New York Yankees Spring Training
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Spring training doesn’t just have to be for players. New York Yankees fans must prepare for their part in the 2019 run at the World Series.

Aaron Case

You may not feel like spring has sprung, but New York Yankees pitchers and catchers report in a week. Nine days later the Bombers will open their spring training schedule against the execrable Boston Red Sox.

Fittingly enough, the Yankees’ hurlers and backstops report the day before Valentine’s Day. Fans can show their love—maybe even a little tough love—to the team by partaking in their own version of spring training.

It’s not football, in which fans can impact the game by screaming so loudly the opposing team has trouble communicating. However, Yankees fans play a significant role by yelling at TV screens and just generally caring slightly more than is rational.

So put down that beer (or grab another if it helps) and get yourself back in game shape. You can start with these three drills.

Practice New Ways to Taunt the Red Sox

One of the main roles of fans is to take the fight to the off-field members of Red Sox Nation, whether they sneak into Yankee Stadium or slide into your Twitter feed.

Fans can’t count on players and coaches to deviate from cliché mutual-respect answers to questions from the media about the Red Sox.

Even when Aaron Judge tried to throw shade at Boston by playing Frank Sinatra at Fenway Park, it completely backfired. That means it’s totally up to the fans to engage in snarky warfare.

I’ve already suggested a few things, such as stealing Boston’s favorite songs and taking every opportunity to remind them that the championship scoreboard reads 27-9 in favor of the Bombers.

But there are so many more ways to rile up Red Sox fans.

One artist in New York got off to a great start in October, rankling Boston natives with this beautiful piece of art:

A good, although slightly random, follow-up poster could be one with Chris Sale in a crop top flaunting his one World Series ring in his belly button—a reference to that time Sale said he got an infection from his belly button ring.

That’s just one idea to get the creative juices flowing.

Warm Up Your Voice for Bronx Cheers

The next spring training drill involves vocal exercises to maximize boo decibels.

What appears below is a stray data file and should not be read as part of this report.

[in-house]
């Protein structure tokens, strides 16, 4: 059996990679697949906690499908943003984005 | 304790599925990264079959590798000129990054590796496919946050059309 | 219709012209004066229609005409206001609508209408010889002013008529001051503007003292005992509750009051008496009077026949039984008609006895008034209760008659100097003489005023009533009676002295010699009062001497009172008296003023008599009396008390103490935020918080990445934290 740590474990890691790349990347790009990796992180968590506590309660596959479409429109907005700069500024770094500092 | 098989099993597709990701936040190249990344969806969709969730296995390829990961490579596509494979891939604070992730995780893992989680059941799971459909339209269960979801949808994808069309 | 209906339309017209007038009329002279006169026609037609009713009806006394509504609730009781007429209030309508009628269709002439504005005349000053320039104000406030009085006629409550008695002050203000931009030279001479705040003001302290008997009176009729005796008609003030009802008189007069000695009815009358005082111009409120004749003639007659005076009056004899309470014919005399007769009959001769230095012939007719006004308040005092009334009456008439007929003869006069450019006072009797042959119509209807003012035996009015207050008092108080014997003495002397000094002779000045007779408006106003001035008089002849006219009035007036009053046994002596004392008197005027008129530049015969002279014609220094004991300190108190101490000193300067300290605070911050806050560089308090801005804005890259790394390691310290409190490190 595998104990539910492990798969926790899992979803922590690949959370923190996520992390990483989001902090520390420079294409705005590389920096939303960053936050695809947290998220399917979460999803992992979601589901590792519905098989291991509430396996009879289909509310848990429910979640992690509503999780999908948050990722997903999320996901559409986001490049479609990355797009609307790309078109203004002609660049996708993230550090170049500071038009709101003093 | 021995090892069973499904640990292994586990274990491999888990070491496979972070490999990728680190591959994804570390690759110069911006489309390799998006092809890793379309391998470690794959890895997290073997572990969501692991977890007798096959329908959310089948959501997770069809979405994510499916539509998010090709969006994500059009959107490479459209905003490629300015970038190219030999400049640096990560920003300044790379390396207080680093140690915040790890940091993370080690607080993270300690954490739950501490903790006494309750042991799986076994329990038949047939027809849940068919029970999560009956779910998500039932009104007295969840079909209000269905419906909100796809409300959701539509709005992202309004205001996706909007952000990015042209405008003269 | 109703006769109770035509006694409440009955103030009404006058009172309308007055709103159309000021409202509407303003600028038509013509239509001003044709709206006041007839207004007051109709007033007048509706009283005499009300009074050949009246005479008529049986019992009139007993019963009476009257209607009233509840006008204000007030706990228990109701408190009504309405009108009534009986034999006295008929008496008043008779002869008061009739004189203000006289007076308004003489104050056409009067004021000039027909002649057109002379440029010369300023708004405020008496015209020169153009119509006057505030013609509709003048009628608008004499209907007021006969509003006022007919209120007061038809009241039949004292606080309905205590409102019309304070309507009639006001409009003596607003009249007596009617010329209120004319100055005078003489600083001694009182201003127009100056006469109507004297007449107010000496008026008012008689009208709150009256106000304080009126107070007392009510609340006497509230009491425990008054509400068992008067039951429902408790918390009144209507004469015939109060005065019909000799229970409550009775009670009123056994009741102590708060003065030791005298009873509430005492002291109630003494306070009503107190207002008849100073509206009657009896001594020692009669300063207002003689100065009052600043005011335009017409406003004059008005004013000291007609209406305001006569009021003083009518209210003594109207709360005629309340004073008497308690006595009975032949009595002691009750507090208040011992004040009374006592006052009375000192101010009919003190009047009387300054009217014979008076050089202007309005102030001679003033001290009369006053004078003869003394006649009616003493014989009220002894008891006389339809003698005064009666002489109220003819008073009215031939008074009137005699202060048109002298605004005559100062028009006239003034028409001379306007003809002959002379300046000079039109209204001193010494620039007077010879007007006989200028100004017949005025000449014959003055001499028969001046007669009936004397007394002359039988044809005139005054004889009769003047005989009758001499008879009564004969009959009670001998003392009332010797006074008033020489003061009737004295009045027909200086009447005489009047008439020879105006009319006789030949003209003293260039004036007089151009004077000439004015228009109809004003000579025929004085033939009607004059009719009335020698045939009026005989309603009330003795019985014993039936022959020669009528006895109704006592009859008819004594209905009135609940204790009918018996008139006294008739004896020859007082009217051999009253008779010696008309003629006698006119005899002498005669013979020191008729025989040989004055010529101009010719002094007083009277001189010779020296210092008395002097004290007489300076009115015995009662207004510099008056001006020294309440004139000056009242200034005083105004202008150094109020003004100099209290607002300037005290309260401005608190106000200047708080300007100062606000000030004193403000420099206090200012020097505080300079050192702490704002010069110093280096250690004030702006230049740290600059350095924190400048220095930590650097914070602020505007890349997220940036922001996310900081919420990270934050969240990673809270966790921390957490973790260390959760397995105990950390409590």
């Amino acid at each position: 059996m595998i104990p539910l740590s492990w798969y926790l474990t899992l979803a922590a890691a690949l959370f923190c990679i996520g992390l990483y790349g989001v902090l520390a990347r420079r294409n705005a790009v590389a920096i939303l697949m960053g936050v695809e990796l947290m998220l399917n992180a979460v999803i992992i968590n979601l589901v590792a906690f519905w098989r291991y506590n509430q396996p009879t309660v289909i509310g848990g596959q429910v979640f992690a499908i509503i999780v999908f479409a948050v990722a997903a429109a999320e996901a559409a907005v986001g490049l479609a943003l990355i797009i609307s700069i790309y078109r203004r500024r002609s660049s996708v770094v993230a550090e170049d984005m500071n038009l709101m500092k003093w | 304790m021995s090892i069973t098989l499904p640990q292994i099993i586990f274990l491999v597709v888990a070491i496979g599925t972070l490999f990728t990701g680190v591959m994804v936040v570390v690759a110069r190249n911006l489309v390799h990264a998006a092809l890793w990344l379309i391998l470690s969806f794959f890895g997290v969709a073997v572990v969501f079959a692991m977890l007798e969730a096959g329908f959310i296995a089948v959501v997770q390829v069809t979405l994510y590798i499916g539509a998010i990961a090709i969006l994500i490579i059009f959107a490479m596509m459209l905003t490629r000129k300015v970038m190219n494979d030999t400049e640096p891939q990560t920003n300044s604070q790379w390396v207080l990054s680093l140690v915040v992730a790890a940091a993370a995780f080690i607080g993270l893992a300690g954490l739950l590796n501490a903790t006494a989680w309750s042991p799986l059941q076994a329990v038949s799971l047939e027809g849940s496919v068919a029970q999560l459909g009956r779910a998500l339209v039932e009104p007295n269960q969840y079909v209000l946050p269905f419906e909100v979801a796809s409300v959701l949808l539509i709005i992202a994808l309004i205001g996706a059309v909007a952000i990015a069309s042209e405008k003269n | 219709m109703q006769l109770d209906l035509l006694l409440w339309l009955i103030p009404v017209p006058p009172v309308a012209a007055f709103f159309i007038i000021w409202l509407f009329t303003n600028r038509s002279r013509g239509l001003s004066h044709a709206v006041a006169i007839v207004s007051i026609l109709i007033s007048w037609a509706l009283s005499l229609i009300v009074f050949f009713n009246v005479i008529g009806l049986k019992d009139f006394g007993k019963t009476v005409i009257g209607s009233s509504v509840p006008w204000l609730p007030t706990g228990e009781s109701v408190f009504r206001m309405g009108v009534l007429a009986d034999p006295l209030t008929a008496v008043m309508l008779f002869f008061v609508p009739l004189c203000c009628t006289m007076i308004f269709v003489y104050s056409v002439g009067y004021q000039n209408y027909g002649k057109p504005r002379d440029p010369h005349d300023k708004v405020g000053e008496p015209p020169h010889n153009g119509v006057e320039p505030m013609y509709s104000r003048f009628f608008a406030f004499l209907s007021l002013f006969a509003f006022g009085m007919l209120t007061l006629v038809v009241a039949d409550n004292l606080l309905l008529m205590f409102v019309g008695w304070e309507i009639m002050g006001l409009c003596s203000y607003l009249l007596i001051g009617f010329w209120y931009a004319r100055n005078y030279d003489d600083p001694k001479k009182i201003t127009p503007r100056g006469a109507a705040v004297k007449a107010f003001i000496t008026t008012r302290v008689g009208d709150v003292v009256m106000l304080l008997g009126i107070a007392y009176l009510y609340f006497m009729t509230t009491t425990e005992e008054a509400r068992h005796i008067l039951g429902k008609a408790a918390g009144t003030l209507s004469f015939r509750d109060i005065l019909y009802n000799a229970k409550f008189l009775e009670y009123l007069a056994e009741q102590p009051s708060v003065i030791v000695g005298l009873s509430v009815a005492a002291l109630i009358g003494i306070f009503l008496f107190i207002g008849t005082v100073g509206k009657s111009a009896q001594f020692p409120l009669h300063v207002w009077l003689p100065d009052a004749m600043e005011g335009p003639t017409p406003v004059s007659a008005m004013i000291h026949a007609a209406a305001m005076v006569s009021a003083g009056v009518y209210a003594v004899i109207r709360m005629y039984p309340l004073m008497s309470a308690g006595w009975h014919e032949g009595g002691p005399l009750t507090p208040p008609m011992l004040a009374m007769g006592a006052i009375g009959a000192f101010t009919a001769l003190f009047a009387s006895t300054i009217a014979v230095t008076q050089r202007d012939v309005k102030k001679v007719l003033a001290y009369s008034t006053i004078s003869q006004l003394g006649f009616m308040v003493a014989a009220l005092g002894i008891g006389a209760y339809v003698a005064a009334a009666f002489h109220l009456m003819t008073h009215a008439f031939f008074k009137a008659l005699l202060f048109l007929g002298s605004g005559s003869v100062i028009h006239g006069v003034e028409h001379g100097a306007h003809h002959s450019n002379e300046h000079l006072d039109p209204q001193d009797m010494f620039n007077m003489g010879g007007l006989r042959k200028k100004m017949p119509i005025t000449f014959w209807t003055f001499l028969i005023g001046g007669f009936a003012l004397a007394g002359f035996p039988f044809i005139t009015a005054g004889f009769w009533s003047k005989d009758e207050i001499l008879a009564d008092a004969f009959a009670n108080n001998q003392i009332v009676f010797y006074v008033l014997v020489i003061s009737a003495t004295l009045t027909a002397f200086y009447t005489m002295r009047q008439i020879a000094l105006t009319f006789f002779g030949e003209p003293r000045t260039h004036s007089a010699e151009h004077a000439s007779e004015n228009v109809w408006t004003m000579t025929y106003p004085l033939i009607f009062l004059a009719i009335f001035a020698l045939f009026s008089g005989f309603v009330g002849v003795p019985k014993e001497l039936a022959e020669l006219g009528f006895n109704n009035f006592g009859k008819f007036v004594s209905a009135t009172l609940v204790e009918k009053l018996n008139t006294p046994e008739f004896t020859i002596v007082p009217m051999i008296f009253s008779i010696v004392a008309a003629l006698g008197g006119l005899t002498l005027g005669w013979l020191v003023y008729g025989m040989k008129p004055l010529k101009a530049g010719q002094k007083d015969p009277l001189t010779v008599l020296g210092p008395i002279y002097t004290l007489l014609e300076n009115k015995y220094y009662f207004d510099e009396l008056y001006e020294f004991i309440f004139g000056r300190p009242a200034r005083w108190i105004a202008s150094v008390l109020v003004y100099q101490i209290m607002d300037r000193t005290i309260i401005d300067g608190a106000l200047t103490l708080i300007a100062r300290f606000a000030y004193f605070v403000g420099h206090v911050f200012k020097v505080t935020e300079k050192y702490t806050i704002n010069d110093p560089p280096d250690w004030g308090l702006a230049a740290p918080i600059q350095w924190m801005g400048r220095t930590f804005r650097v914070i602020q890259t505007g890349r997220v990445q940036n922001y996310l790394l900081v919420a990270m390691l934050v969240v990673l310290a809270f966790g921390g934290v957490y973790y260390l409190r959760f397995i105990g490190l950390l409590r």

Since Bronx cheers mainly use the middle register, you’ll need to stretch your voice with some baritone vocal warm-ups. There are plenty of great videos online that will save you money on a vocal coach.

Once you’re warmed up, it’s important to know when to use your boos. Context is everything.

For example, when Gleyber Torres grounded out to end the 2018 ALDS, that was not a time to boo. He was a 21-year-old rookie facing Craig Kimbrel, and at least he made contact. Giancarlo Stanton, on the other hand, probably deserved a chorus of boos when he struck out as the tying run a few batters earlier in the same game.

Also, there are also some new faces who might need to be booed if they get off to slow starts. Just go easy on Troy Tulowitzki. If you boo too loudly, he might get hurt again.

Of course, Bronx cheers for pinstripe veterans who underperform are sometimes necessary as well. If Dellin Betances has to fill in at closer again or Gary Sanchez has another leaky season behind the plate, they’ll need vocal reminders of how their failures affect the fans.

Get New Gimmicks Ready

Aaron Judge has his chambers in right field, as well as fans with judge robes and wigs; the bleacher creatures do their roll call. However, there’s always room for more.

For example, fans can wear toy eagles on their shoulders in James Paxton starts, since he’s a bit of an eagle whisperer.

Also, fans can start cutting a hole in their Sanchez jerseys every time the catcher lets a ball squirt through his legs or bounce off his glove. If he doesn’t improve in 2019, there probably won’t be much of the jersey left by the end of the year. Sanchez had 16 passed balls in 104 games at catcher in 2017; he then upped his passed-ball game to 18 in just 76 games in 2018.

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Another tough-love tradition to start is hanging K’s for the Yankees lineup, rather than their starting pitcher. You’ll need a lot of K’s, though.

The Yankees’ 1421 strikeouts were 9th most in the MLB last season, with 1421. That doesn’t seem too horrible until you consider that six of the teams who had more Ks than the Bombers were in the National League, which features easy strikeouts when pitchers come to the plate.

Ending on a positive note, if Clint Frazier has a breakout season in 2019, fans can start dying their hair red.

It Doesn't Matter Where You Are

Even if you can’t get to the Bronx to participate in corporate fandom and add a large percentage of your paycheck to Hal Steinbrenner’s net worth by purchasing concessions, you still need Yankees fan spring training.

Religiously watching every game and audibly groan whenever you encounter Red Sox paraphernalia in public are just a couple ways you can contribute to the collective positive (or constructively negative) energy that makes up the 26th roster member wherever you may be.

Hustle up, New York Yankees fans it’s time to get back to work.

Freelance editor and writer, and full-time Yankees fan. Originally from Monticello, NY, but now lives in Kaohsiung, Taiwan.